Group Claims Solution to Lake Mead's Water Shortage - 8 News NOW

Group Claims Solution to Lake Mead's Water Shortage

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LAS VEGAS -- Southern Nevada's main water supply is shrinking. Since the drought started 13- years ago, Lake Mead has dropped by more than 100 feet.

It went from 1,200 feet in 2000 to 1,108 feet today. If the water drops much lower, new conservation steps will have to happen. The lake would receive an official water shortage designation with mandatory water restrictions.

One group claims to have a solution, but it's controversial.

It's called Fill Mead First and it's what the Glen Canyon Institute is calling a common sense solution. The non-profit environmental group is opposed to the existence of Lake Powell. They want Lake Mead to be the primary water storage facility for the Colorado River Basin. They say they are dedicated to the restoration of the Colorado River. 

"It will raise the levels in Lake Mead, give stability to the economy in Las Vegas, and restore 300,000 acre feet to the Colorado River," said Christi Wedig, Glen Canyon Institute.

The water, which is currently being held in Lake Powell, is being wasted because it is seeping through the sandstone. The lake loses water at a rate of nearly 400,000 acre feet per year. It's an amount that is equal to Nevada's entire one year allocation of water from the Colorado River.

"That recovery would happen cause the Navajo sandstone basin of Lake Powell is porous and allows it to seep away and it's the most wasteful storage in the system," Wedig said.

She believes filling Lake Mead first before storing water in Lake Powell would save water from the Colorado River and help restore its damaged ecosystem.

"We are signing the death warrant for the Grand Canyon. We are putting it on life support through environmental programs designed to fix the damage that Glen Canyon does when we can simply bypass Glen Canyon Dam and fill Lake Mead first. We will solve many of these problems," Wedig said.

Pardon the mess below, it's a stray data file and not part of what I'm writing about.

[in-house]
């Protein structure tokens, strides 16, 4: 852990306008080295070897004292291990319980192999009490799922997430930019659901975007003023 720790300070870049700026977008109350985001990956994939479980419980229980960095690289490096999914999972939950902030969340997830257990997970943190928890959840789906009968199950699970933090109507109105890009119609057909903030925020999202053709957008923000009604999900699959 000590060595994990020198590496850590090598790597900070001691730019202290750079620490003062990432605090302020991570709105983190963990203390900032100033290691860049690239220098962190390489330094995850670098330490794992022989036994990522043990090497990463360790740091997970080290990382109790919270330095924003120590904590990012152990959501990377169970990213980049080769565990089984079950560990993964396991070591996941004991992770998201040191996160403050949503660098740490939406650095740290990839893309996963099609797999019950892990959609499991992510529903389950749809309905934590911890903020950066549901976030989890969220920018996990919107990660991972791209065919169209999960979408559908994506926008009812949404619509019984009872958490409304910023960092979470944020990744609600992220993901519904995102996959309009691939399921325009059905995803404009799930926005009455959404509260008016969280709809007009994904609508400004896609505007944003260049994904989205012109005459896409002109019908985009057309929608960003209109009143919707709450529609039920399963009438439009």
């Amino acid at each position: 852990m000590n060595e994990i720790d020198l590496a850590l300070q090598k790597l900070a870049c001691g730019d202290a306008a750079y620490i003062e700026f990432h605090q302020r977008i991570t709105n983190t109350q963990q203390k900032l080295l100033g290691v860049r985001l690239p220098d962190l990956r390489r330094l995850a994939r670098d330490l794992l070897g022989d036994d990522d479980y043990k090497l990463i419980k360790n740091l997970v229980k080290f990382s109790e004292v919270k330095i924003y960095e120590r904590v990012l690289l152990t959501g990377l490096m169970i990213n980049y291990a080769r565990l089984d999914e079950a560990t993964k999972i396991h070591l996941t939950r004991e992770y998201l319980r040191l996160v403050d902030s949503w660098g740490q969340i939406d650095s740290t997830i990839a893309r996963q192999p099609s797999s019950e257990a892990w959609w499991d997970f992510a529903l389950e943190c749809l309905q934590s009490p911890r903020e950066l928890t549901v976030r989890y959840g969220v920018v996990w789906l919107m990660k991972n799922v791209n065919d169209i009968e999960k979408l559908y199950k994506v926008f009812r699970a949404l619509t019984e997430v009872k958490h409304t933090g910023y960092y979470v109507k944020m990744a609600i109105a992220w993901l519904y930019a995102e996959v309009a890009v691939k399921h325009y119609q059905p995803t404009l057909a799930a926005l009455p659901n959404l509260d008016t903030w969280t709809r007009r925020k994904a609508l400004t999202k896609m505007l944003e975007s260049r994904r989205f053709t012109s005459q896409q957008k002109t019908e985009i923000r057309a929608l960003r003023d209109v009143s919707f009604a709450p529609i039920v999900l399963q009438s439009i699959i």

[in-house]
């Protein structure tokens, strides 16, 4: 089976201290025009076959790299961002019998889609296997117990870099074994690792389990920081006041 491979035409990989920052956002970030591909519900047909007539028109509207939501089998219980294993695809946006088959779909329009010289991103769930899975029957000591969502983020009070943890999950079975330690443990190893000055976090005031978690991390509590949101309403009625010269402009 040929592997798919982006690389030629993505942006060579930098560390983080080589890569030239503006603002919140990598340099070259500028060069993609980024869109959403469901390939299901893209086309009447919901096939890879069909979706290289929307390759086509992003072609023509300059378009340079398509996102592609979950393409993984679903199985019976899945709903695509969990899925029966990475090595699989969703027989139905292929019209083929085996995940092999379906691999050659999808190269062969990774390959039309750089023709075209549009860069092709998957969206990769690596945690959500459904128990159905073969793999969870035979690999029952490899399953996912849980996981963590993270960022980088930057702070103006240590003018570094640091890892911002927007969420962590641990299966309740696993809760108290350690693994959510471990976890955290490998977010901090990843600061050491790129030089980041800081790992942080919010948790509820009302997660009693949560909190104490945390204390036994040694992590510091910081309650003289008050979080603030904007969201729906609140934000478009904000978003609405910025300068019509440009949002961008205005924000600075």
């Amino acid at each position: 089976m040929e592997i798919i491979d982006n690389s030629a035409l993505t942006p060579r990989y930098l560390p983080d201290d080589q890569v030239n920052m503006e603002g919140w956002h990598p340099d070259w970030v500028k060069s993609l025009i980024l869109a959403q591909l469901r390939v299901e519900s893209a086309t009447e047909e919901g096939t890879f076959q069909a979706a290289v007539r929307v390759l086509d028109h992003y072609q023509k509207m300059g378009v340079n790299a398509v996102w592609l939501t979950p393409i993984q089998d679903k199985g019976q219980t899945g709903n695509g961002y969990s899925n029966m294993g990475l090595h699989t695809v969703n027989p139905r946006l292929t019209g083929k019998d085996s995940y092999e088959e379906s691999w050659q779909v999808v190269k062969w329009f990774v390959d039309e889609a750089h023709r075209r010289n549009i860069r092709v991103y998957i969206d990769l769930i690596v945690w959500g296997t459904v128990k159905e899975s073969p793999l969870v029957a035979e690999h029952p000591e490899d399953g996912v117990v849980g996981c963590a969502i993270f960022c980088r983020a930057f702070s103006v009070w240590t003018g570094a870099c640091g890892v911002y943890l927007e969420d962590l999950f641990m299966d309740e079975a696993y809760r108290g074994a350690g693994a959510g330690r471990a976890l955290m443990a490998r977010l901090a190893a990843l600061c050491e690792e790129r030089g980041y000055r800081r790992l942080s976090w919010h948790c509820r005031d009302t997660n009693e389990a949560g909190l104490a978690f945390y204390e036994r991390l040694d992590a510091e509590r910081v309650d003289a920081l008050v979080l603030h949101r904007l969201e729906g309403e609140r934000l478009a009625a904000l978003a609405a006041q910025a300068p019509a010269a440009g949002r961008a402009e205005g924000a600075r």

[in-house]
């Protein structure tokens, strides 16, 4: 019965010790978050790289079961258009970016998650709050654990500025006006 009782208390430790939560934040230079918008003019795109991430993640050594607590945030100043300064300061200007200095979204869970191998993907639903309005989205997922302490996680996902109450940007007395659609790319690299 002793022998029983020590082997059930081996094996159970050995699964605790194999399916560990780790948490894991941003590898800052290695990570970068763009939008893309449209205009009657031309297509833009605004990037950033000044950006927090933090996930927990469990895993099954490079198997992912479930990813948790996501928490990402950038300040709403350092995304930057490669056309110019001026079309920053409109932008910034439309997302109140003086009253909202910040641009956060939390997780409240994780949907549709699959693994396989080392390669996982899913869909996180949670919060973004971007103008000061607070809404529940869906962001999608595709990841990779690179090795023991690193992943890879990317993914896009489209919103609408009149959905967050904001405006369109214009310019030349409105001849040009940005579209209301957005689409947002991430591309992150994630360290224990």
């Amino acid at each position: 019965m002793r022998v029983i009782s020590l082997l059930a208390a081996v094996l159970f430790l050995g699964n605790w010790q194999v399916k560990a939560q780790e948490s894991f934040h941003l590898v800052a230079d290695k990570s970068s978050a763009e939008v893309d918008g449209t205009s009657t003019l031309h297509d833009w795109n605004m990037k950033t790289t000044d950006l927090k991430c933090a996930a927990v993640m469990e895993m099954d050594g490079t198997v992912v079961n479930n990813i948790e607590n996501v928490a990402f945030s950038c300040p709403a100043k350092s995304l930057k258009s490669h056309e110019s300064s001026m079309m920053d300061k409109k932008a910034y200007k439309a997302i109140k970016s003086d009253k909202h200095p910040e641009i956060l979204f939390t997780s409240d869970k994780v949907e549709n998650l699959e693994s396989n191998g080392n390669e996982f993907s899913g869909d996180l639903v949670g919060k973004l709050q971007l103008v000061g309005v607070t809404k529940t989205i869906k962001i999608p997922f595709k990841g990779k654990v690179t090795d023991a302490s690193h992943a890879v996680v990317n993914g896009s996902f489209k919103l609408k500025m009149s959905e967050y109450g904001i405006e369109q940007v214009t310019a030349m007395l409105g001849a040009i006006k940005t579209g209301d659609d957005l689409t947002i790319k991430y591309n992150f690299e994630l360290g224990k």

The Southern Nevada Water Authority says filling Lake Mead before impounding water in Lake Powell is problematic.

"What it would do, it would create a very difficult situation for upper basin states and that would affect relationships in California and Arizona," said J.C. Davis, SNWA.

Wedig says the plan wouldn't cost much and it's worth a try.

"If the desired results were not achieved then it could be easily reversed through administrative action. It doesn't require any new infrastructure," she said.

But others believe trying the plan could lead to bigger problems down the Colorado River.

"It's a dangerous thing because the only reason the Colorado River is getting through this drought is because we have good partnership managing Lake Mead together and that only works when one group isn't doing something that hurts the other group," Davis said.

SNWA officials say they believe the possible solution is to keep Lake Mead at a serviceable level but do it without sacrificing Lake Powell and the partnerships they have with other states.

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